anyone reading it a sense of the OP's ability to *learn*. I'll agree
that at this point in time he may not be able to *do* it (safely,
correctly, whatever) but based on one question, no one, not even one
as astute as you, could possibly assess his ability to *learn*.
It also appears that although you claimed to "have this little knack
for ... wait for it ... being able to READ", you either didn't read,
or chose to ignore, my direct response to the OP where I:
1 - Offered a course of action, just like you did.
2 - Provided a brief explanation of how a switch should be wired.
3 - Ended with the caveat that in an older house (or any house for
that matter) proper wiring procedures may not have been followed along
with the suggestion that the OP determines how the current switch is
wired before replacing it with the dimmer.
And finally, I just gotta throw this in. I find it curious that when
I related my experience about getting hung up on a 400VDC power
supply, your response was all buddy-buddy, using things like "lol",
"great sea story" and even ending with a hearty "Cheers". However, in
other posts you've called me a troll and a tool. I'm having trouble
determining your true feelings for me. Please stop playing with my
MUCH BILGE WATER DRAINED
The problem that many of us have seen in your posts over many months is
hat you are an anagonistic, aggressive and arrogant asshole.
No offense, mind you.
And I for one won't allow your crap to appear anyore on my machine.
Its obvious by your questions that you have no experince with this type
of work, and
and you should not be attemping to do it based upon typed direcitons
from folksomn this group who hae not actually seen the wiring and tested
it with a meter.
Yes, an electrician can be expensive. An electrician can also be a lot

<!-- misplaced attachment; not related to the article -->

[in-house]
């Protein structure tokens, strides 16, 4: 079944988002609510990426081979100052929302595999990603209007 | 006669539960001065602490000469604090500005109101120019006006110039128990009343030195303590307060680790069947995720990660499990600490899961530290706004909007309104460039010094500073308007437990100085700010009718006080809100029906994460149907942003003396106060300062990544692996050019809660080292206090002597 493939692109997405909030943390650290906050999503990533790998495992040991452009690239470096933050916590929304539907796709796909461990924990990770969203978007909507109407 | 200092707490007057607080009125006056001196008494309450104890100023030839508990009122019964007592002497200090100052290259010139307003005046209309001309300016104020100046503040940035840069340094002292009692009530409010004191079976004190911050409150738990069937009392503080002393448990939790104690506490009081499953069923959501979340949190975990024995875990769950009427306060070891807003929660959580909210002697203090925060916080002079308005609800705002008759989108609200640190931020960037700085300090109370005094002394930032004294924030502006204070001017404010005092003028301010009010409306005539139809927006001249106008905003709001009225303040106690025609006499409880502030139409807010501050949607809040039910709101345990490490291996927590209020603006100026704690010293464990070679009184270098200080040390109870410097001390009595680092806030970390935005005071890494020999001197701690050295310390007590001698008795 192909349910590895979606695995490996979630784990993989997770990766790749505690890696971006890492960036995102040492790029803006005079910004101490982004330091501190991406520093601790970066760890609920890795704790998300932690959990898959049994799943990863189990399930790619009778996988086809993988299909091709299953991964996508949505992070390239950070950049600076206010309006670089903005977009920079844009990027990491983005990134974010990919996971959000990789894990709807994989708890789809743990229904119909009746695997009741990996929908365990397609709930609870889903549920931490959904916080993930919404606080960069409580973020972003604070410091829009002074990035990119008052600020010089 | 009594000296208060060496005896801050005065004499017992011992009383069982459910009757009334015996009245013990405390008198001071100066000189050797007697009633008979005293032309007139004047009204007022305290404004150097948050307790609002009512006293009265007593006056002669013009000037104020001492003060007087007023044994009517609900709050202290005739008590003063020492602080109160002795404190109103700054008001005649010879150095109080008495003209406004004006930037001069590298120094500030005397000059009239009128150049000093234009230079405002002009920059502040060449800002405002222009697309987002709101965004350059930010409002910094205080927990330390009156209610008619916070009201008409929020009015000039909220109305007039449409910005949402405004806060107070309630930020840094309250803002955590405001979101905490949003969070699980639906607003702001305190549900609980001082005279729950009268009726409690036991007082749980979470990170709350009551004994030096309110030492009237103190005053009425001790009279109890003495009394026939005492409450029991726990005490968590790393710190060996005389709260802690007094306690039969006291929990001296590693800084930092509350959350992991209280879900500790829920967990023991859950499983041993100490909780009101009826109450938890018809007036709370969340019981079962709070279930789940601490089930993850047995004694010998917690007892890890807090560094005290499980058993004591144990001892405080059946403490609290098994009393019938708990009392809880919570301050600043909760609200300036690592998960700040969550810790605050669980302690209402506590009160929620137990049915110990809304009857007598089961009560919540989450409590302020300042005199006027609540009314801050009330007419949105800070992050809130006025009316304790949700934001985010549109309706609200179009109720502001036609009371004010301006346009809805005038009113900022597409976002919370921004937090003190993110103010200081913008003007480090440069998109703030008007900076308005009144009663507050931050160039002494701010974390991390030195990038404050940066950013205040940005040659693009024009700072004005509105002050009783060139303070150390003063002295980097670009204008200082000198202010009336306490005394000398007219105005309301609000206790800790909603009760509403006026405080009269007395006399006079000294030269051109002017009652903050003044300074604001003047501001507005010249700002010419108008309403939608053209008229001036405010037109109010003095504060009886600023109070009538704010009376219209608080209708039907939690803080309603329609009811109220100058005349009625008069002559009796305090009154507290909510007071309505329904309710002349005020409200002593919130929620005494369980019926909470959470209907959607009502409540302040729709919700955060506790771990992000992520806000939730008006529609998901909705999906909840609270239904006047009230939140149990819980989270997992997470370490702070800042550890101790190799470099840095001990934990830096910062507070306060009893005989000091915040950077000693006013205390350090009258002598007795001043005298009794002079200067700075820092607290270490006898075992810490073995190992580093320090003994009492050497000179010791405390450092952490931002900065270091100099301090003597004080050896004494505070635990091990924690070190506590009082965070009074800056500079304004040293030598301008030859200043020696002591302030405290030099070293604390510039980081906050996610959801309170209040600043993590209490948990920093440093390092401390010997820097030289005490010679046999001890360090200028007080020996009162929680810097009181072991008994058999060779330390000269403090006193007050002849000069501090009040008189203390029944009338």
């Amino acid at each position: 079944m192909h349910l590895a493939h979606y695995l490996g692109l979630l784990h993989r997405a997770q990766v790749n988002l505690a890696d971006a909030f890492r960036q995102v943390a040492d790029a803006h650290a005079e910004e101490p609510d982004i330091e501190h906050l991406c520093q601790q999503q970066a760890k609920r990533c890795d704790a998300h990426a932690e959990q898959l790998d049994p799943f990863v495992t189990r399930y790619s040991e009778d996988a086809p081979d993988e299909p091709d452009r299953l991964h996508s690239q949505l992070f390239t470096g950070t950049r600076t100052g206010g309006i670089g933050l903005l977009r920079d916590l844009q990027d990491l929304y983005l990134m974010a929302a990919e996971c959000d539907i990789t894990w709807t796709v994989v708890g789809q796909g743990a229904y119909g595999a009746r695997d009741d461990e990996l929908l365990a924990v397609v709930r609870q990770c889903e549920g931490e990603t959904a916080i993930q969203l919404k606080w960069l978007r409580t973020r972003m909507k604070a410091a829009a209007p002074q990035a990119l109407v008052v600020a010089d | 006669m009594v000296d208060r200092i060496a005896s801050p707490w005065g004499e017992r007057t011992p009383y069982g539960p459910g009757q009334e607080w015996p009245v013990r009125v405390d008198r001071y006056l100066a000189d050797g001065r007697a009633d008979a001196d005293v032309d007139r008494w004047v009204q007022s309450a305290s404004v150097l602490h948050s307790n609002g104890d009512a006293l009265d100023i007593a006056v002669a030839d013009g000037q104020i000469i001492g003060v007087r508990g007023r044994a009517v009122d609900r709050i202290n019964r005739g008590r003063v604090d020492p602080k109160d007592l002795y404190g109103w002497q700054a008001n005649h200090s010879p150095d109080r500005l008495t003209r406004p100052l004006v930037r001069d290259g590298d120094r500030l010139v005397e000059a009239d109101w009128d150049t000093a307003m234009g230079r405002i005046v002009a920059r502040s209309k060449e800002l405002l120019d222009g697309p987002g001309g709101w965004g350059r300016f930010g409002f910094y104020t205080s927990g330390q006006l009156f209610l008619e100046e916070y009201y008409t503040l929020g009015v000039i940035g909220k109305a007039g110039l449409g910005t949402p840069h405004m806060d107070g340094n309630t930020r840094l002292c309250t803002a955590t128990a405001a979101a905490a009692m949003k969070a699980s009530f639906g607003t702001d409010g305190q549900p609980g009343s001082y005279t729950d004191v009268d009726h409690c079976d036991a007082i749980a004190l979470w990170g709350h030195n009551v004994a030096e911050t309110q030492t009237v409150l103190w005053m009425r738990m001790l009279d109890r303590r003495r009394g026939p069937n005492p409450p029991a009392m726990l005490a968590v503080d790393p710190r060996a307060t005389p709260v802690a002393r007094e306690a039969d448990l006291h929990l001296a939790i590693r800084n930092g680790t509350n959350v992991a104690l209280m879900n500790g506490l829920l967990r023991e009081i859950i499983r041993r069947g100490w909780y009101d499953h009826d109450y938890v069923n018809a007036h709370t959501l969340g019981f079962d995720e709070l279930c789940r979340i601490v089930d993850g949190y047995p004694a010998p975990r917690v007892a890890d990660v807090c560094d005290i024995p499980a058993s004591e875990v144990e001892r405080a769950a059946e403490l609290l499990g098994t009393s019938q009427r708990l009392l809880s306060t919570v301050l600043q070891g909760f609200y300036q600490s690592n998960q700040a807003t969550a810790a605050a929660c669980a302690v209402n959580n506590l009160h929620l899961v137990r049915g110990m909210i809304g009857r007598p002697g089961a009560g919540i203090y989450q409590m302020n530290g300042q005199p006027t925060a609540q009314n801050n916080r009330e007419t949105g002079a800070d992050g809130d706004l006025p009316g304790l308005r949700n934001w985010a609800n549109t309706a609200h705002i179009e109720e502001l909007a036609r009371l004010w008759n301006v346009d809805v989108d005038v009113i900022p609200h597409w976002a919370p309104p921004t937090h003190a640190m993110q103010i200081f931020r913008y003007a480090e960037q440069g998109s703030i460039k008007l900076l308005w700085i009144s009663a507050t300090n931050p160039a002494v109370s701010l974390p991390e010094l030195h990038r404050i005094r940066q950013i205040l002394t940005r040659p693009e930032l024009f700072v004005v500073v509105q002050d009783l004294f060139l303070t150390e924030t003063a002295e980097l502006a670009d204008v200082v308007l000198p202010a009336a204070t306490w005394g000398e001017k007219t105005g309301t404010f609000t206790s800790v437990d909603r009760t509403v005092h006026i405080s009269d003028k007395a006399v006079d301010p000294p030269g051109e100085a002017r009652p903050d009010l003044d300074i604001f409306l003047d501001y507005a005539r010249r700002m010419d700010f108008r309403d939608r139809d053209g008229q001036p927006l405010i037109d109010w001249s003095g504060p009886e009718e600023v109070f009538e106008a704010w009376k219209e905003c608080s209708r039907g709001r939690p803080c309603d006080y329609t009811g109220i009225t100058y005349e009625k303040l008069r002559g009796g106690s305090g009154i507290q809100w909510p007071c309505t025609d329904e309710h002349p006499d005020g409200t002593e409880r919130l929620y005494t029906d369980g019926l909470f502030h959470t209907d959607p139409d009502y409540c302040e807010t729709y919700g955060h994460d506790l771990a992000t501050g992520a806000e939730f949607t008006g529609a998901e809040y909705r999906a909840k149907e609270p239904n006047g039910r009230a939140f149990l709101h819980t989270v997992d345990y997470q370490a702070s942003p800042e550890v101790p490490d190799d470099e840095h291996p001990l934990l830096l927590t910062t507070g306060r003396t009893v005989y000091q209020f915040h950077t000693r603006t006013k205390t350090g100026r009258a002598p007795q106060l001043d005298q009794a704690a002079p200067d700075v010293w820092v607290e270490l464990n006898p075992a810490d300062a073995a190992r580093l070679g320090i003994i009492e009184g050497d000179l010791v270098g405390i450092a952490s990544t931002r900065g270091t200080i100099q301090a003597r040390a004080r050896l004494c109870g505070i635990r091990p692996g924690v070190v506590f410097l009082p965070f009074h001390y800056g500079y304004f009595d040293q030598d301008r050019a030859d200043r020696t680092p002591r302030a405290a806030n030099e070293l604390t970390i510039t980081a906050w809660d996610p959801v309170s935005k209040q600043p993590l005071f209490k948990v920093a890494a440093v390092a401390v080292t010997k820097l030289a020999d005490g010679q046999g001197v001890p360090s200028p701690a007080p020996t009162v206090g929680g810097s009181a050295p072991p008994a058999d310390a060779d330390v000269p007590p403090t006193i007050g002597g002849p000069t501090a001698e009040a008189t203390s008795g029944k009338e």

a fire or an emergency room visit if you make a serious error.
I'd like to poll all the members of this group who currently know how
to wire a switch. Please press 1, 2 or 3 based on the group you fit
into. Thanks for taking the time to respond.
1 - I was born with the requisite skills to open any electrical box
and immediately understand how it is wired. I never had to open a
book, ask a question, take a course or be shown how to work on a
circuit. The first time I took a cover off a switch box I simply used
the skills inherent in my biological makeup and dove right into the
2 - The first time I wanted to replace a switch I did some research. I
asked some questions, took a book out of the library and/or asked
someone with the required knowledge to teach me how to do. After I was
confident that I understood the situation and the steps required, I
replaced the switch myself.
3 - Whenever I run into a situation where I don't have the knowledge
or skills, I put my tail between my legs and call a professional. I
don't want to learn anything new and will always be afraid to venture
into areas beyond my current scope of knowledge.
Slanted questions. For example ....
I have one acquaintance, aged 15 who passed a technical exam with 87%
first time, who is more than competent to a) Understand and b) Work on
I have another who, no matter how many times I explain a basic
(domestic AC) electrial circuit, he doesn't 'get it'! Fortunately he
comes and gets me to oversee electrical repairs to his house and also
to repair the 12 volt systems, with multiple batteries, of his
Obviously (2) is the better answer. Good point made though.
With the combination of wrong, misinformed and un-understandable posts
I've seen on this group over that last three months or so, there should
be a #4.
4 - I ask on this group, throw out all the responses from this poster
and the other louts here, take the most reliable information, and then
verify it independently elsewhere before I go any further.
You're quite a troll; I could amost predict this response from you.
Amen. Several people killed recently in yet another 'electrical fire'!
While I agree with some of the directions/suggestions in these
answers, must agree that when anybody starts asking questions in the
manner of this original post, using terms such as "I believe the top
wire is hot ..." and whether one of the wires is 'ground', it seems
very apparent they have no idea how or why a light switch works. That
warning that those switching wires may even be in the neutral lead
(who can tell from the info. given) is also pertinent in any old,
possibly often modified and possibly messsed around with 1925 wiring.
Please be careful; and is it really necessary to try and install a
light dimmer into such an old system?????